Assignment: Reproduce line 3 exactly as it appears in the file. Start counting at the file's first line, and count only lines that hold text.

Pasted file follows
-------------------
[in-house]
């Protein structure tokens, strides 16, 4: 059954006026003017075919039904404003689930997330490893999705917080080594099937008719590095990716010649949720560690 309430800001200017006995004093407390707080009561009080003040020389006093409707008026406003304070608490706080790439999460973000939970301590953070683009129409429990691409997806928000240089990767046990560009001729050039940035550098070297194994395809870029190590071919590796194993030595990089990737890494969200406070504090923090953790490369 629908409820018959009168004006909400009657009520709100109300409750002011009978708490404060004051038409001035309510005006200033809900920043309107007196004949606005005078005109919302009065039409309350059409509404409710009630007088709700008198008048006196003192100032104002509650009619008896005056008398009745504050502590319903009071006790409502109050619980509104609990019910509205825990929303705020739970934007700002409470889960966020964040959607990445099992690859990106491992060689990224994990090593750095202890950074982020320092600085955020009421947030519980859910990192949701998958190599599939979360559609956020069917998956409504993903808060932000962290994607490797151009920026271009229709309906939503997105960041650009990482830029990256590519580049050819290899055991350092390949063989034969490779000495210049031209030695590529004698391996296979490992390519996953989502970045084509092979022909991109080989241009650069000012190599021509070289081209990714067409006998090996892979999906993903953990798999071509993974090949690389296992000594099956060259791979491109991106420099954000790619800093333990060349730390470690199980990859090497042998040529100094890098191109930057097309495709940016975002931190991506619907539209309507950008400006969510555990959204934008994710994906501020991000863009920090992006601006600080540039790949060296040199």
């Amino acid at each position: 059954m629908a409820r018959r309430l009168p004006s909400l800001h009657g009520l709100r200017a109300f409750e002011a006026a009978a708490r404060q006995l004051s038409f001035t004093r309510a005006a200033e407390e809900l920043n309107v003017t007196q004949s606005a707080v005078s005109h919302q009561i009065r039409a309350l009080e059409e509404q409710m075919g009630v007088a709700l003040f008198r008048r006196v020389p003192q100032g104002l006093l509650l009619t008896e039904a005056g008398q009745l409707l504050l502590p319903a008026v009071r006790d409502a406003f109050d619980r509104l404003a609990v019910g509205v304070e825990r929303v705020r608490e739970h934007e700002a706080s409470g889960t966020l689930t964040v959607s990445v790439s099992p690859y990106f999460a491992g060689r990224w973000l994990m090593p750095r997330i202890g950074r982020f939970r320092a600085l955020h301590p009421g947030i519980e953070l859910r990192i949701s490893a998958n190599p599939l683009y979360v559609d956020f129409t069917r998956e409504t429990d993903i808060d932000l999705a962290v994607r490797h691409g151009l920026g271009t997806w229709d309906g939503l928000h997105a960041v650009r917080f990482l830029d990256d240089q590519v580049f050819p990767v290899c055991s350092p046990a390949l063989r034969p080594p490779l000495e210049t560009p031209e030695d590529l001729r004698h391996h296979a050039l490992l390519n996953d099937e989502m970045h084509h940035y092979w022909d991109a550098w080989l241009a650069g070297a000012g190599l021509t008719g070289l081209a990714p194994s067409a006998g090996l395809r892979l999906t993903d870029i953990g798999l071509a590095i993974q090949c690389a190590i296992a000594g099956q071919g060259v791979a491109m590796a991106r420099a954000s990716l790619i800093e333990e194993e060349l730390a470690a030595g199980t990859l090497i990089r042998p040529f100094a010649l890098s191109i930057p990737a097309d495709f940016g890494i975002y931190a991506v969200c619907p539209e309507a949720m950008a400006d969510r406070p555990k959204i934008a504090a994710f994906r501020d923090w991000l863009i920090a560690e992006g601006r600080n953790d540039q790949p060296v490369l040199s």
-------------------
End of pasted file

């Amino acid at each position: 059954m629908a409820r018959r309430l009168p004006s909400l800001h009657g009520l709100r200017a109300f409750e002011a006026a009978a708490r404060q006995l004051s038409f001035t004093r309510a005006a200033e407390e809900l920043n309107v003017t007196q004949s606005a707080v005078s005109h919302q009561i009065r039409a309350l009080e059409e509404q409710m075919g009630v007088a709700l003040f008198r008048r006196v020389p003192q100032g104002l006093l509650l009619t008896e039904a005056g008398q009745l409707l504050l502590p319903a008026v009071r006790d409502a406003f109050d619980r509104l404003a609990v019910g509205v304070e825990r929303v705020r608490e739970h934007e700002a706080s409470g889960t966020l689930t964040v959607s990445v790439s099992p690859y990106f999460a491992g060689r990224w973000l994990m090593p750095r997330i202890g950074r982020f939970r320092a600085l955020h301590p009421g947030i519980e953070l859910r990192i949701s490893a998958n190599p599939l683009y979360v559609d956020f129409t069917r998956e409504t429990d993903i808060d932000l999705a962290v994607r490797h691409g151009l920026g271009t997806w229709d309906g939503l928000h997105a960041v650009r917080f990482l830029d990256d240089q590519v580049f050819p990767v290899c055991s350092p046990a390949l063989r034969p080594p490779l000495e210049t560009p031209e030695d590529l001729r004698h391996h296979a050039l490992l390519n996953d099937e989502m970045h084509h940035y092979w022909d991109a550098w080989l241009a650069g070297a000012g190599l021509t008719g070289l081209a990714p194994s067409a006998g090996l395809r892979l999906t993903d870029i953990g798999l071509a590095i993974q090949c690389a190590i296992a000594g099956q071919g060259v791979a491109m590796a991106r420099a954000s990716l790619i800093e333990e194993e060349l730390a470690a030595g199980t990859l090497i990089r042998p040529f100094a010649l890098s191109i930057p990737a097309d495709f940016g890494i975002y931190a991506v969200c619907p539209e309507a949720m950008a400006d969510r406070p555990k959204i934008a504090a994710f994906r501020d923090w991000l863009i920090a560690e992006g601006r600080n953790d540039q790949p060296v490369l040199s």